Friday, December 16, 2022



 On Target      24" X 36"    Original Oil 

 Because above is a scan of the original painting this may look a bit different than the photos of the painting in progress. My professional scans will always be truer to the original than quick phone photos.

Monday, December 5, 2022

Ugly Rocks

 It is not uncommon for me to hit an ugly stage in a painting. I had a feeling it would be the rocks. With as much detail as there is in the cougar, the rocks could not be amorphous blobs.

 When I get to an ugly stage, I remind myself of all the other paintings which have hit a point when I questioned my choices on a section. Time to make a fresh cup of tea, take a deep breath, pick up the paint brush, and power through to the other side. 



Thursday, December 1, 2022



Almost done with the cougar. After I finish the lower section I'll go back and paint his whiskers and add some brighter fur sections.

Saturday, November 26, 2022

Continuing the cougar




My palette is looking like a jumble now. I start with placing titanium white in the upper left and then add colors along the top as needed. All the mixing is below.

For the cat I am using mostly two angle brushes, one quite small. Once the direction of the fur is painted I'll take a larger blending brush (not shown) to soften it. Smaller blending brushes are used during the initial applying of paint.

Monday, November 21, 2022

More cougar


 With fur, I like to work in sections, blending the colors while they are wet in the direction of the fur. I am using a small angle brush to simulate the texture.


One of the dangers of just using a small brush is the fur can look too controlled and the highlights may not resonate as fully as I would like. Once the fur on his chest is dry, I'll use a larger angle brush to layer in some brighter pieces catching the sunlight.

Friday, November 18, 2022

Starting on the cougar


My first step on an animal is to start with the eyes. Once I have them at a realistic stage I'll move on to the nose. Often I revisit the eyes to make tweaks as the painting progresses.

Tuesday, November 15, 2022

Time for a larger piece

   It has been a while since I have painted a piece on the larger side so decided to make this one 24" X 36." This idea has been rolling around in my head for several years and I finally thought of the way I wanted to approach it.

   Like for most of my paintings I started with the top of the painting and am working background to foreground. One of the things I like most about oil is its flexibility. I can work a sky while wet, adding lighter and darker passages and blending the edges. The blue sky peep hole was something I thought would add to the movement in the painting. One can get the feeling that it, like the cat, may not be there long.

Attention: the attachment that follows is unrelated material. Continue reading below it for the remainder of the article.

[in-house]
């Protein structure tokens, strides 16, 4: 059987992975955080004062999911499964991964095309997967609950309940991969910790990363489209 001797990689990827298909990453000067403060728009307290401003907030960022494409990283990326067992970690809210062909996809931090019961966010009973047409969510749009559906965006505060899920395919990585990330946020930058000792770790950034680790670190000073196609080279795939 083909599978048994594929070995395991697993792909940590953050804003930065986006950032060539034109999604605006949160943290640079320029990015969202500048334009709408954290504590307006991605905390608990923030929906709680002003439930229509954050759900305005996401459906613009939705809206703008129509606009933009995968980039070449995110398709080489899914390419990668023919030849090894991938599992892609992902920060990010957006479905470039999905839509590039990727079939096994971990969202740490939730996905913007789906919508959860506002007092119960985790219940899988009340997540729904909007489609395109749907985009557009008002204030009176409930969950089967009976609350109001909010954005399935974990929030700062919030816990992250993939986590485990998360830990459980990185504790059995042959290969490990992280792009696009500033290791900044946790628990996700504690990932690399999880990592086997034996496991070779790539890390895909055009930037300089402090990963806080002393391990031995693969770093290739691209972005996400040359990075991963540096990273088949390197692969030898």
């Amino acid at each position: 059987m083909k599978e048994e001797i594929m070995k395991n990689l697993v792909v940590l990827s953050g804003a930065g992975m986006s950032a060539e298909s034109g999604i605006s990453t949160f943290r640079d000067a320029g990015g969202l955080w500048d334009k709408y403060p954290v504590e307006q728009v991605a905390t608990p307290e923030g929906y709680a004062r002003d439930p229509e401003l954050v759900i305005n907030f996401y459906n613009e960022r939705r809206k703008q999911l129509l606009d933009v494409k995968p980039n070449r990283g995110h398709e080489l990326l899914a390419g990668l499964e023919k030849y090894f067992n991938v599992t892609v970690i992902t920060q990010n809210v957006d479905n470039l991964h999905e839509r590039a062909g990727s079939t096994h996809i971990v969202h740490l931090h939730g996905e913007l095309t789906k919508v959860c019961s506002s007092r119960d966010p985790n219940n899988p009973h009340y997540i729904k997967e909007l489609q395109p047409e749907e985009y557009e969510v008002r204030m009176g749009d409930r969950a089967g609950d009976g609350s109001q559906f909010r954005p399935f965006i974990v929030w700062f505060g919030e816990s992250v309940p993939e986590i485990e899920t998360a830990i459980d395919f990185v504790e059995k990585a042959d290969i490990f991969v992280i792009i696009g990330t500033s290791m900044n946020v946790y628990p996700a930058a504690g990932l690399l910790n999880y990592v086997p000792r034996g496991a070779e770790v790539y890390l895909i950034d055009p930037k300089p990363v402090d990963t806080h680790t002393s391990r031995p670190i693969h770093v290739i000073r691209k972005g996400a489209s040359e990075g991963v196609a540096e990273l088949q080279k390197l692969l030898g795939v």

Thursday, November 10, 2022

Finished fox


After the Snowfall
11" X 15"
Original Oil

I've added a bit more snow by his back legs for a more natural snowline and have decreased how much you can see of his left back leg under his belly. 

Monday, November 7, 2022

More fox


Working in the direction of the fox's fur, here you can see the start of the shadowed area on his fur. It was this idea from the beginning cat photo of Pebbles in bright light and shadow which intrigued me.

Friday, November 4, 2022

Starting the fox



With some quick phone photos you can see how I am building the fox.

Tuesday, November 1, 2022

Where do art ideas come from?

 There are probably as many answers to that question as there is art.

I'd like to share with you the circuitous idea evolution of my latest painting.
As I was looking over images of the paintings I am bringing for my upcoming show at Waterfowl Festival in Easton, Maryland ( I felt a painting was missing. For a while I stared at the images as a set on my computer wracking my brain for just the right idea or even subject matter to give me a jump start. The grouping to some might feel disparate but I thought one more piece would supply the missing link.

Then it came to me. I needed a fox painting. And, if I put the fox in the snow, that might be just right.

First I started looking through my snow photos from around the house. 
The winter lighting here can be is so perfect on freshly fallen snow that I am often out walking our woods looking for good reference. As I went through hundreds of my photos, one stopped me in my tracks. It was a photo (one of my favorites) of Pebbles out on one of our walks.

This will take a bit of explanation. We walk our cats in the woods. This is something they enjoy year-round, including in snow. They get a chance to explore the area in safety with us, smelling traces of visitors, climbing trees, and playing with each other when we have two cats. And yes they stay with us and are disappointed if a morning or evening walk is missed!